[Note: During our conversation, we had a guesther son, whom she says she will not pressure into a performing career.]

BD:    He looks tired.

RB:    Because he watches too much television.  I can do nothing with him!  He stays up until twelve o’clock and watches television.  He likes it.

BD:    Do you like television?

RB:    I watch television here, but I never watch in Zagreb or in Europe, when I am at home.  I don’t have time.  I always have something else to do, but here I have more time, and I watch.  I like these old movies, and that’s interesting, so I watch.  You have so many of these channels, so you can find what you like it.

BD:    [Coming back to our musical topic]  What about early music such as Monteverdi or Cavalli?

RB:    I like it.  I like it to sing.

BD:    Do you have some parts that you enjoy of Monteverdi or Cavalli?

RB:    I haven’t sung any yet, but I love it.  It’s beautiful.  I like to sing Orpheus of Gluck.  I sing that very much and I love it.  It’s very good for voice.  It must be very, very technically perfect, because you hear everything in this kind of music, not like Marina.   [Both laugh]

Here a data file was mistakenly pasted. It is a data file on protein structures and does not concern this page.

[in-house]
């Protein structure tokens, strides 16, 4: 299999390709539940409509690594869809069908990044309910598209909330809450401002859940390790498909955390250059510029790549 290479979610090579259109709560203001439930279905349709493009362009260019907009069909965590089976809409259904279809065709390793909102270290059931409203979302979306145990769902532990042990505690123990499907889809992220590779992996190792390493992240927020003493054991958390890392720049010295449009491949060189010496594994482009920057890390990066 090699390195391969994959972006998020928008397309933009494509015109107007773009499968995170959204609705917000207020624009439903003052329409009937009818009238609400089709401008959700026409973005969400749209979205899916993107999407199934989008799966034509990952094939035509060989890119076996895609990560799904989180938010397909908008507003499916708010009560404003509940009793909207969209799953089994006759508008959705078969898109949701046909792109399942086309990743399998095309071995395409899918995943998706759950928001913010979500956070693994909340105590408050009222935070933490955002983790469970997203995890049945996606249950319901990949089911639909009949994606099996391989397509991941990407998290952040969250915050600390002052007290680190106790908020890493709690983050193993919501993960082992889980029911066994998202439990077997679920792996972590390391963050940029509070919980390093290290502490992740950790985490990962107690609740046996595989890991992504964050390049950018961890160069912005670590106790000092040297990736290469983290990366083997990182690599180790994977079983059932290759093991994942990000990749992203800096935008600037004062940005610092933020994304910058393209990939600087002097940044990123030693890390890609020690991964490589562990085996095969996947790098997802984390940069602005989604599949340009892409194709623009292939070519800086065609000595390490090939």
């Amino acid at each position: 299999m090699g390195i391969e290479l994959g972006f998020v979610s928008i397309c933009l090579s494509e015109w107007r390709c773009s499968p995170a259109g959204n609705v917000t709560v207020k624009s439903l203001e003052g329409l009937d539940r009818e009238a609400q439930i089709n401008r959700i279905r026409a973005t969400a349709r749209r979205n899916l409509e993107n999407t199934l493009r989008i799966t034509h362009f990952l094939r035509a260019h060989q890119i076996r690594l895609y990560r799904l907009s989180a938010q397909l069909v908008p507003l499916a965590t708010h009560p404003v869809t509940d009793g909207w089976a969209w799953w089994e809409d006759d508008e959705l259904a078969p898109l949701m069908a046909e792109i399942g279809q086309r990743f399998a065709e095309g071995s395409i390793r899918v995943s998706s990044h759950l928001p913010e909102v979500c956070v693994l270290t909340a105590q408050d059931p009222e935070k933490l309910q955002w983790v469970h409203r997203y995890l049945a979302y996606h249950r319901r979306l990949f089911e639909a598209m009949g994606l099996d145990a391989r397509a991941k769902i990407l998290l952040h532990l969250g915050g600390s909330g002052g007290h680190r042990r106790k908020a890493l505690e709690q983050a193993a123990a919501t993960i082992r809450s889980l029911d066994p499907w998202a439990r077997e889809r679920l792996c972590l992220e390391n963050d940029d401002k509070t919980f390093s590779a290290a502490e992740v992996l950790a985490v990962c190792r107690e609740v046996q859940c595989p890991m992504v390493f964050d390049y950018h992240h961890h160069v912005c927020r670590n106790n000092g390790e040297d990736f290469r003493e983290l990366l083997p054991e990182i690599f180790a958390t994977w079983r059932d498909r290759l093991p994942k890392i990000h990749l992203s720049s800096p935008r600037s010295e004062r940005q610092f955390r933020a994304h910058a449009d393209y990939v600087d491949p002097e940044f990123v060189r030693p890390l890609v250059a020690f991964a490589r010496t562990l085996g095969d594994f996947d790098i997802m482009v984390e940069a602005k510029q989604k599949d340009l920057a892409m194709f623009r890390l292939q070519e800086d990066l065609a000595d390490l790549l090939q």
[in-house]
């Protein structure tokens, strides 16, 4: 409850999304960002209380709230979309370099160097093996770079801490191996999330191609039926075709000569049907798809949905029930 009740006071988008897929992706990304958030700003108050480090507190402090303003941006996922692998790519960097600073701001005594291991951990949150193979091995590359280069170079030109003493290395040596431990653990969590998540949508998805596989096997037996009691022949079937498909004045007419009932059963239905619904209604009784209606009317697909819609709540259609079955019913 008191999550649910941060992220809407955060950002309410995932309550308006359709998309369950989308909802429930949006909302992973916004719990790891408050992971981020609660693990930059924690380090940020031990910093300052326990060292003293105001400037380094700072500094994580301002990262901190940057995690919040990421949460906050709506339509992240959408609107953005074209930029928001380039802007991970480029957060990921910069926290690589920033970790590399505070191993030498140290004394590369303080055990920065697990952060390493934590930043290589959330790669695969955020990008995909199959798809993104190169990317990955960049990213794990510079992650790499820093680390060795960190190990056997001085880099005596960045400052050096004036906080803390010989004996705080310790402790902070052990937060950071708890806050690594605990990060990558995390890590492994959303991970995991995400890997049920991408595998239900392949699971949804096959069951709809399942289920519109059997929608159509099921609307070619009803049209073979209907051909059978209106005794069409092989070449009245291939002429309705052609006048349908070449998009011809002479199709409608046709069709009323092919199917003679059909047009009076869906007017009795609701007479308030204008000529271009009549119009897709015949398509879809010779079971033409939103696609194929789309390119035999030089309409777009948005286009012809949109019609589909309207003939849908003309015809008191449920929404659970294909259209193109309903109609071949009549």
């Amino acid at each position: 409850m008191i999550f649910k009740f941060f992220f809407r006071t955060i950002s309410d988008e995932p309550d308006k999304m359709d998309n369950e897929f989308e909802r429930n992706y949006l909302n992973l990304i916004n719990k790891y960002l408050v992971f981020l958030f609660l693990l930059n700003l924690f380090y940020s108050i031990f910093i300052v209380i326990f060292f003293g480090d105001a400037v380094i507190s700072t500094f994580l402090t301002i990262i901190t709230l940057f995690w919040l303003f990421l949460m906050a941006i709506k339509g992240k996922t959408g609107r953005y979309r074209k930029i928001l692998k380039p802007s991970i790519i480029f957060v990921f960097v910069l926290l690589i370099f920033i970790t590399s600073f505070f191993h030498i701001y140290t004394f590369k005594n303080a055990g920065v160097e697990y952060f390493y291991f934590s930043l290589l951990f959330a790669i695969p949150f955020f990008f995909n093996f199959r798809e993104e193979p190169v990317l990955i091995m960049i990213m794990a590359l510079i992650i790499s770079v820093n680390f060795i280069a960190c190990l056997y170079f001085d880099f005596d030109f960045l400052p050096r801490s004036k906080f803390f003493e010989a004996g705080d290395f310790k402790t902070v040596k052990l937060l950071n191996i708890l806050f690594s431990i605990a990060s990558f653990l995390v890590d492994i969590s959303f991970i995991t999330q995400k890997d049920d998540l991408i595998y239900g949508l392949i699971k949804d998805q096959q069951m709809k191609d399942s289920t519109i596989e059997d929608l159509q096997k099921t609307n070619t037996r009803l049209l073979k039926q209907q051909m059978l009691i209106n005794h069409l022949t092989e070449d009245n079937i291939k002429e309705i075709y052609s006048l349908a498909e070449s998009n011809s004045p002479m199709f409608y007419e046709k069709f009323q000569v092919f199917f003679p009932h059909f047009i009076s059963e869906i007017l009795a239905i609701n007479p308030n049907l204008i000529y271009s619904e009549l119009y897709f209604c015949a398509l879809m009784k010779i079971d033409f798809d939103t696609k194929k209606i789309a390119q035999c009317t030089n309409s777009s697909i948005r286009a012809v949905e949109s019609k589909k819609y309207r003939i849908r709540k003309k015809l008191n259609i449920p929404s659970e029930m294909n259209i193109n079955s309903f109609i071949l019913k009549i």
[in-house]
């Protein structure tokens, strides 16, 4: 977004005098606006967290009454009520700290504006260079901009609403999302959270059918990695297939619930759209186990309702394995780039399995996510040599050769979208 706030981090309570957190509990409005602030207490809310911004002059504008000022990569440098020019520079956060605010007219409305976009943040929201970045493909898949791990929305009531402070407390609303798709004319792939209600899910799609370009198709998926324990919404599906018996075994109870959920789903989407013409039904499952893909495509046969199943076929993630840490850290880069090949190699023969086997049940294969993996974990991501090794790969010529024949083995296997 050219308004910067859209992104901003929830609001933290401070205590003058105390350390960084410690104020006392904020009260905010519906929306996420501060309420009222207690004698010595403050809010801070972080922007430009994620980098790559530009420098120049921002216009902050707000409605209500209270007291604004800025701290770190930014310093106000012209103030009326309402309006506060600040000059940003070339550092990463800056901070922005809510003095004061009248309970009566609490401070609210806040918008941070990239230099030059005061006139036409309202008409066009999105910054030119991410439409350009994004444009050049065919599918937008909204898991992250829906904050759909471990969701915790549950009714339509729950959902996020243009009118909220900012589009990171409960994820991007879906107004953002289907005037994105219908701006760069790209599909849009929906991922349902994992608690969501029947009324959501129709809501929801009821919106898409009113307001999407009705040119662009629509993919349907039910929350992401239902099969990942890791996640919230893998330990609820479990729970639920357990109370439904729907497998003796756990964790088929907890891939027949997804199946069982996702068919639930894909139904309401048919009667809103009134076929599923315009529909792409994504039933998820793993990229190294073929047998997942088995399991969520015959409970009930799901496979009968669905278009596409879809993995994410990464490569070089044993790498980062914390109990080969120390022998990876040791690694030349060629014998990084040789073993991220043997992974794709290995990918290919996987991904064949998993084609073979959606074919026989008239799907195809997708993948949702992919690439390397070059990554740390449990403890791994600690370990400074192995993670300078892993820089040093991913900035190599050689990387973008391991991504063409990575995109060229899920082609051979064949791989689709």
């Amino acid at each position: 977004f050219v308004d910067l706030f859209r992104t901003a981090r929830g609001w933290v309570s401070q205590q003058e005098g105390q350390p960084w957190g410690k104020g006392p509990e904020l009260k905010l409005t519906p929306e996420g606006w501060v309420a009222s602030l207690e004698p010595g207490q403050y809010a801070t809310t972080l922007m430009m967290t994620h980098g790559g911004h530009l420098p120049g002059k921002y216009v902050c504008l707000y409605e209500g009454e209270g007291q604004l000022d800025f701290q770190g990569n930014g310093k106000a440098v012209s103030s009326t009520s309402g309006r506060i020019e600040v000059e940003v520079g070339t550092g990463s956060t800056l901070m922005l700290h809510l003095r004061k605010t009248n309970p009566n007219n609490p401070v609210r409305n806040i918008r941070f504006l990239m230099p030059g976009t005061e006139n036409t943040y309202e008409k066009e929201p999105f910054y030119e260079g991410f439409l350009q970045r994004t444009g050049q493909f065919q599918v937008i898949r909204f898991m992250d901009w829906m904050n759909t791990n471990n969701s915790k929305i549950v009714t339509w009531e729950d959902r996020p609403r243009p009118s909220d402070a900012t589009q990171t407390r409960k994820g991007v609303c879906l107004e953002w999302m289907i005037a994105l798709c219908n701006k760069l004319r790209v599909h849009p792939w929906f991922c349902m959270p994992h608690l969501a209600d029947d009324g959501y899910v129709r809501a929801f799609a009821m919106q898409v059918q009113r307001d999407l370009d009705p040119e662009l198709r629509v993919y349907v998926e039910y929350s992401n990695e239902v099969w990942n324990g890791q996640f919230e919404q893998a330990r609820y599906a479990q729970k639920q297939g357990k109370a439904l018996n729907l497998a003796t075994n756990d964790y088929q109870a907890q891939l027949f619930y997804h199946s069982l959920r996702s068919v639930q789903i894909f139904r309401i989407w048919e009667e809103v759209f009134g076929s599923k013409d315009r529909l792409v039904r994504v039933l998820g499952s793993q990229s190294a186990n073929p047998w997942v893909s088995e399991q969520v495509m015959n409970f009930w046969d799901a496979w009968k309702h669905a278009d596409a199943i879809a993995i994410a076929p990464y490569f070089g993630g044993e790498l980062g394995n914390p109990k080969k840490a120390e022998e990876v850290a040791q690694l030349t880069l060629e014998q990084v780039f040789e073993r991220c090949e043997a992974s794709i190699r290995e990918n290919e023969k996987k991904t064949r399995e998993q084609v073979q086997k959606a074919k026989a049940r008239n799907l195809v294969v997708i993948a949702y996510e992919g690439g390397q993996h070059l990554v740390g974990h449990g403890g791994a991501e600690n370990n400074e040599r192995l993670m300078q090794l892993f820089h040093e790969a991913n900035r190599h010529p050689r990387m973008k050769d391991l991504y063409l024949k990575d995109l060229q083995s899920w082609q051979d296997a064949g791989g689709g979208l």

BD:    Do you sing any Mozart?

RB:    I never sang Mozart.  I like it, but nobody asks me for Mozart.  Everybody ask me for Trovatore, for Aïda, for Brangäne, but they never asked me for Mozart.  That’s funny, no?  If you start with the kind of music like Amneris and Brangäne, they don’t ask you for Mozart.  I don’t know why.

baldani BD:    Would you enjoy singing it?

RB:    I like Cherubino, but I don’t sing it.

BD:    Tell me about the Verdi operas.  Do you enjoy singing those?  
 [Vis-à-vis the recording shown at right, see my interviews with Ghena Dimitrova and Rolando Panerai.]

RB:    Yes.  I like Verdi operas.  This summer I was singing Aïda with Karajan in the Salzburg Festival, with Mirella Freni and José Carreras.

BD:    Do you like having the lighter voices for those roles?

RB:    Yes, but they sound beautiful.  Mirella made it really beautiful.